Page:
Recommended Reading: Talley, Fassett and McMaster

Yes, Talley, Fassett and McMaster sounds somewhat like an academic paper, but they’re the authors of three interesting books I’ve just finished reading.

The Chiffon Trenches – a memoir

The Chiffon Trenches – a memoir by Andre Leon Talley (2020 Harper Collins). (Note: small very font.)

I was alerted to this book after reading Andre Leon Talley‘s obituary earlier this year. I loved the title. Talley had a long career in the fashion magazine world as a journalist, editor and creative director.

As many memoirs do, he starts at the beginning with his childhood, living in North Carolina and being brought up by his Grandma, even though both his parents were still alive. At 9 years old he discovered Vogue magazine and his passion and purpose became immediately clear.

He went on to study French literature at university, became a confirmed Francophile and wrote for his college mag. From there he did an unpaid internship at the Metropolitan Museum Costume Institute and met Diana Vreeland. She found him a job at Andy Warhol’s Interview magazine, where he was to meet Karl Largerfeld. Talley’s next job was in Paris as bureau chief for Women’s Wear Daily, where he made many friends but also enemies. After a brief time at Ebony magazine in the US (“the black community’s answer to Life magazine”) he landed at Vogue in New York.

Talley writes about being a black man in a white space and the racism he encountered. He was often the only black person in the room. He was a big advocate for diversity in the fashion world.

Flowing through the book are descriptions of clothes worn by him and others; Talley’s knowledge and adoration of fashion are clearly evident.
Here he is as a young man (circa late 1970s?) – a pretty sharp dresser!
In later years, as his weight increased, he took to wearing caftans which looked rather fabulous (he was 6’6″).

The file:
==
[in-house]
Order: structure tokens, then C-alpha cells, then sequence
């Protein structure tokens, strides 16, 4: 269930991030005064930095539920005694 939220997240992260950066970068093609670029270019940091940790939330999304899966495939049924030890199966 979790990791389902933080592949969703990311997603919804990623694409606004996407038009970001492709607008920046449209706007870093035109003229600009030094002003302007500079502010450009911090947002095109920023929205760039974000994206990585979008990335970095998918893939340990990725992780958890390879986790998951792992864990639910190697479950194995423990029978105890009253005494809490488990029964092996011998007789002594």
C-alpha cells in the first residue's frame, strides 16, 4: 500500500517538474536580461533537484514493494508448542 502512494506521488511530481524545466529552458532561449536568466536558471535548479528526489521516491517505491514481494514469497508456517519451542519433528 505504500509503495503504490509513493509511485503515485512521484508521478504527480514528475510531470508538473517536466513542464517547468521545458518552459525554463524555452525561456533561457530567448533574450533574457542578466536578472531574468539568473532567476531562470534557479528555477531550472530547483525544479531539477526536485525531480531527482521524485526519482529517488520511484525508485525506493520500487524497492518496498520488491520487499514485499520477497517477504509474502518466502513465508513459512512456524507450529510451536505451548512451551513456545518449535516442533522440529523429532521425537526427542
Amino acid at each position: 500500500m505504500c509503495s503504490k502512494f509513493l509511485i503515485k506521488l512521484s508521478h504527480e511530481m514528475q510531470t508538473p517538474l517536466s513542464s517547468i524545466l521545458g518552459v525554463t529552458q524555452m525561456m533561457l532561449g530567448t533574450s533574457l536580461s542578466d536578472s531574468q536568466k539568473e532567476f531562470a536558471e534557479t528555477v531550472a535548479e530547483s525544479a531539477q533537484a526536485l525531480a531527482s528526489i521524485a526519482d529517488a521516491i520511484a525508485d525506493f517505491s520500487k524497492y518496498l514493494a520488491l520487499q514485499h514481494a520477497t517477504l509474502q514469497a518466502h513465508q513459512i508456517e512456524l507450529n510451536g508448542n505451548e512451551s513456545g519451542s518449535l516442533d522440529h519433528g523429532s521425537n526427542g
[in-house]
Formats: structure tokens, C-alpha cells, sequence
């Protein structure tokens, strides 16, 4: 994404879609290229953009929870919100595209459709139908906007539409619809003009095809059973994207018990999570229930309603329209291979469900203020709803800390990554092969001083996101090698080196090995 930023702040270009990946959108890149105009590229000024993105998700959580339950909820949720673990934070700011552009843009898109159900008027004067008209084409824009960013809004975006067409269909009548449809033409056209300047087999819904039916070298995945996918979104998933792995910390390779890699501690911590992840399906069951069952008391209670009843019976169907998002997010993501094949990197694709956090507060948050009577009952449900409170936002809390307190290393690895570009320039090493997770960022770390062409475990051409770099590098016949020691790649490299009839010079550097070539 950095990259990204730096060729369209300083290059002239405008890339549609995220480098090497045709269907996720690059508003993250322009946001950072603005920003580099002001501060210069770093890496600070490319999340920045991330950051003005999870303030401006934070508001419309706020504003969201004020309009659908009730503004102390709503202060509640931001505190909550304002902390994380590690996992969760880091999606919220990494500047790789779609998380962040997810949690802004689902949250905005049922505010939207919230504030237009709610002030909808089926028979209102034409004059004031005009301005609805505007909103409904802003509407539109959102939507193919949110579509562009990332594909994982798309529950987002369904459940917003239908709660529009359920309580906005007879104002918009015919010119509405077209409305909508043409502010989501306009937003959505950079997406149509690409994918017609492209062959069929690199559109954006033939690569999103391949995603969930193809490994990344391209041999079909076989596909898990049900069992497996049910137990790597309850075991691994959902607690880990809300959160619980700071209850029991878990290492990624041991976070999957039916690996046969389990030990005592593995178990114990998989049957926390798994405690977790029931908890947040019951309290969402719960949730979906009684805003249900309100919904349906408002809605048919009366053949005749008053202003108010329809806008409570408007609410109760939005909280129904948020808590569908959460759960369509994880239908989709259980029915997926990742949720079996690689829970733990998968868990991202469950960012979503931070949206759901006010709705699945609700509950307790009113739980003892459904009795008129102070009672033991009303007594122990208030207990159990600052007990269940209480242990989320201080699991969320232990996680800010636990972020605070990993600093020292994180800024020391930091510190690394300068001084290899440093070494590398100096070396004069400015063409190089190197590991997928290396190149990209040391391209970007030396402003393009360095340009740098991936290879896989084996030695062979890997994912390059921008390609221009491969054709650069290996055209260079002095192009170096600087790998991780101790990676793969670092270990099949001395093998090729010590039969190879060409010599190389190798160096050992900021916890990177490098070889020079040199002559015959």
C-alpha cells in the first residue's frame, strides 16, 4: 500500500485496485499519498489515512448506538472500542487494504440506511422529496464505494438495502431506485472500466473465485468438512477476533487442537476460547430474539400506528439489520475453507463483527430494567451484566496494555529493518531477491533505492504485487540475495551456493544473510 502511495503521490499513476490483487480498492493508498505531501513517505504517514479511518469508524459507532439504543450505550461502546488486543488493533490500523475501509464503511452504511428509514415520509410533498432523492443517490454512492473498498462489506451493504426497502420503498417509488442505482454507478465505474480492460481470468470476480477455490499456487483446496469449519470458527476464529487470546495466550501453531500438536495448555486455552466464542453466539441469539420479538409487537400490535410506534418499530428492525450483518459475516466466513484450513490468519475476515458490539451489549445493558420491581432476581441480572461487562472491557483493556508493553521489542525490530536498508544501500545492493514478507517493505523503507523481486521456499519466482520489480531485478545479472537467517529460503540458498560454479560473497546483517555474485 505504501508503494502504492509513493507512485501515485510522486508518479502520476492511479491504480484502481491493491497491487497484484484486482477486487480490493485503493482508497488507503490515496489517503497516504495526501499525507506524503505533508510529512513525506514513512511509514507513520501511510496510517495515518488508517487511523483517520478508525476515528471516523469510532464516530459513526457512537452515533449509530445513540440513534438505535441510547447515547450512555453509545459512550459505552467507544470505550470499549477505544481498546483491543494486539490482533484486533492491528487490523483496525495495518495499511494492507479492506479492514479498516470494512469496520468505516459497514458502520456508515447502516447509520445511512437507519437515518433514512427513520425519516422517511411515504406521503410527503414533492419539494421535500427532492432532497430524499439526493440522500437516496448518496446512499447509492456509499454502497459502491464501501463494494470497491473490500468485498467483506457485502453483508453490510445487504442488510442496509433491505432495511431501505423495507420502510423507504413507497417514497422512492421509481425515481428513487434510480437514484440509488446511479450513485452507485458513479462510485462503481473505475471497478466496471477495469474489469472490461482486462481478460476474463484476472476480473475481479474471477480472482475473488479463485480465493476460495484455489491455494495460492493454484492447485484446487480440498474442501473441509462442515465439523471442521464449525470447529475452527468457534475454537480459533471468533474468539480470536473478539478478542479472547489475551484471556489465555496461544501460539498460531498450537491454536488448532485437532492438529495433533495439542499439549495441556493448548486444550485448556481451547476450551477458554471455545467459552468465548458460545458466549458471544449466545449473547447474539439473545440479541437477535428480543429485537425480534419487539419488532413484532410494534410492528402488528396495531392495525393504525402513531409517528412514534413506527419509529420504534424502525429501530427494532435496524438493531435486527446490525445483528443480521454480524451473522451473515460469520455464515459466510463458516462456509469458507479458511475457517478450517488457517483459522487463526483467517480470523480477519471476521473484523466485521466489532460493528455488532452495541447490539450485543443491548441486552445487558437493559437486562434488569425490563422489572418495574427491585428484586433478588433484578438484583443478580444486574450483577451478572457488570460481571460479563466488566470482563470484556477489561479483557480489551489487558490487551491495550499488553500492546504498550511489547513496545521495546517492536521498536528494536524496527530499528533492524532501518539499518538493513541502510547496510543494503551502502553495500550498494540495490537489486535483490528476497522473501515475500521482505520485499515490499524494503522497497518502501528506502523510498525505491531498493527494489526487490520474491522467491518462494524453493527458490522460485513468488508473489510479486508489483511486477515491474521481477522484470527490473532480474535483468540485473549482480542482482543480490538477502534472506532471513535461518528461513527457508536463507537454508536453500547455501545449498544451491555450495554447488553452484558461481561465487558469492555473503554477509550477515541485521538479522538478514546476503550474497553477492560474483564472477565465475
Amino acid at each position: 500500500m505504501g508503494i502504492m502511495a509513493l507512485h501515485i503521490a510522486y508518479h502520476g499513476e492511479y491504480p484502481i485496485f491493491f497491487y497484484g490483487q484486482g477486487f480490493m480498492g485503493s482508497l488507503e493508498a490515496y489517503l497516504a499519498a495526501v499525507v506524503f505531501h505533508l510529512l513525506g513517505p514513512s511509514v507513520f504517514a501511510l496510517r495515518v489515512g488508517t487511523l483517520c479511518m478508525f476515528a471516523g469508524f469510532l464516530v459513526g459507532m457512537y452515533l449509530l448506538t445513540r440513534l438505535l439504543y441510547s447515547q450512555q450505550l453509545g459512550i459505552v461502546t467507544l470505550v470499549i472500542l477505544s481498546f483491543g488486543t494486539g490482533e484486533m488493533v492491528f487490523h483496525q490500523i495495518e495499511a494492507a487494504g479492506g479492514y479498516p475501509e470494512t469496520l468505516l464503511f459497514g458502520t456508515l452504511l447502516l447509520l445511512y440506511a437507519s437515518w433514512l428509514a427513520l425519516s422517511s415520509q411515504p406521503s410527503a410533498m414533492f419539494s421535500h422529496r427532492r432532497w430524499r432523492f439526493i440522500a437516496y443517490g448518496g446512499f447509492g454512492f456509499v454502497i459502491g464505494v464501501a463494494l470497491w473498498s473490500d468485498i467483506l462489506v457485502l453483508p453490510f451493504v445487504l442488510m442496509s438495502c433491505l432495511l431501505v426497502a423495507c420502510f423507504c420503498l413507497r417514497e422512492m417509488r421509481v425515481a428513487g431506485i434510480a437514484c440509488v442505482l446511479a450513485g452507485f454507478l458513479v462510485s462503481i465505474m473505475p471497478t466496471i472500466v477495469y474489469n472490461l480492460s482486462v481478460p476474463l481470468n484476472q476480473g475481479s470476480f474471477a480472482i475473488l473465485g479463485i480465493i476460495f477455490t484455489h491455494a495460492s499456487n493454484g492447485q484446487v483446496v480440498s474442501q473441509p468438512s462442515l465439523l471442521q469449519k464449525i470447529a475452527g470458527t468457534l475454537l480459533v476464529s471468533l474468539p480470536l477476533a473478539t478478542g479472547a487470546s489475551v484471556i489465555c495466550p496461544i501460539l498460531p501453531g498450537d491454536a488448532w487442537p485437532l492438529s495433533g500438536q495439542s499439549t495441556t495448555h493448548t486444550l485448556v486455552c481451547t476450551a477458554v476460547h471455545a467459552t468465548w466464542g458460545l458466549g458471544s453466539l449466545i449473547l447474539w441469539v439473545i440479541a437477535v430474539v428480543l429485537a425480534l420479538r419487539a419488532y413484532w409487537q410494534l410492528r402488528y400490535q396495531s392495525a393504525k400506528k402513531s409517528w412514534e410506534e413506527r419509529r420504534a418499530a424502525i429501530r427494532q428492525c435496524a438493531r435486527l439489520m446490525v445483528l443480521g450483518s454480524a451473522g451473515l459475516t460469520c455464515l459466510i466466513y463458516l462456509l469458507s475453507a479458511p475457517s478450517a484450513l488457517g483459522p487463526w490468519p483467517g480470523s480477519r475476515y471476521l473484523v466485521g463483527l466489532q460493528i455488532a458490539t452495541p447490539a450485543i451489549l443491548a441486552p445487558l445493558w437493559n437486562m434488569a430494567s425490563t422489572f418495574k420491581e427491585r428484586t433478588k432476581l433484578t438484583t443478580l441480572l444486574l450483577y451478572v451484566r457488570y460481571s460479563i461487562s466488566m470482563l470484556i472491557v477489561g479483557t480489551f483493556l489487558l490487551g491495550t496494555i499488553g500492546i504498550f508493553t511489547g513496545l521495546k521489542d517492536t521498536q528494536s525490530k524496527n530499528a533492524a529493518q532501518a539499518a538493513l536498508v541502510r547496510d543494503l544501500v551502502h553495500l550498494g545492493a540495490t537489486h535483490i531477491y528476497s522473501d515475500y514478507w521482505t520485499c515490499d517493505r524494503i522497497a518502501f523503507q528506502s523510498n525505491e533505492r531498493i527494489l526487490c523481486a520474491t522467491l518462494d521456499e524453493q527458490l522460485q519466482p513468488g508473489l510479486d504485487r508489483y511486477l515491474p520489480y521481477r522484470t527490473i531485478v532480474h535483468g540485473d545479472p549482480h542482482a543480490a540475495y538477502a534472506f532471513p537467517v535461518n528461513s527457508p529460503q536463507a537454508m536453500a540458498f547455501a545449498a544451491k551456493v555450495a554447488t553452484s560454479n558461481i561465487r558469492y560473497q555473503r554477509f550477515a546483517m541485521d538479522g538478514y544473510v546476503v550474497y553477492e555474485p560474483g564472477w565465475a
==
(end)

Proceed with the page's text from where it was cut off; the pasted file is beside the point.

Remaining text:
Talley was friends with famous people in the fashion world, but although the friendships sometimes lasted for decades they seemed fickle. He watched as they discarded other friends from their circle as they were no longer valuable, never seeming to think it might happen to him. Eventually it did.

The book is a bit like The Devil Wears Prada. There’s high glamour and gasp-inducing amounts of money spent on luxury. There’s also narcissism, broken friendships and jealousies.

Yet Talley’s writing is positive and his writing style engaging, and I felt he would be a wonderful person to hang out with. Certainly his memoir is a captivating and entertaining read.

Kaffe Fassett in the Studio – Behind the scenes with a master colourist

Kaffe Fassett in the Studio – Behind the scenes with a master colourist by Kaffe Fassett (2021 Abrams)

If you’ve read any of Kaffe Fassett‘s books you’ll know what to expect: page after page of beautiful photographs bursting with bold colour and pattern.

This book is a tour of Fassett’s house, part of which is also his studio. He has lived there for 50 years, and predictably has accumulated much! He writes about how he came to live there and guides us through the important rooms of the house and their history. He refers to his house as a “colour lab”.

Wow! His dining room was decorated for his Glorious Interiors book, featuring Sanderson wallpaper of a vintage panorama of Kew Gardens.
The library, which is actually bookshelves in the hallway.

The book’s studio theme extends to the people he collaborates with and his collections of pottery, textiles and books. There are examples of how these things influence his design process, from the start of an idea through to the finished thing. What I hadn’t expected is that there are instructions for making some of them at the back of the book.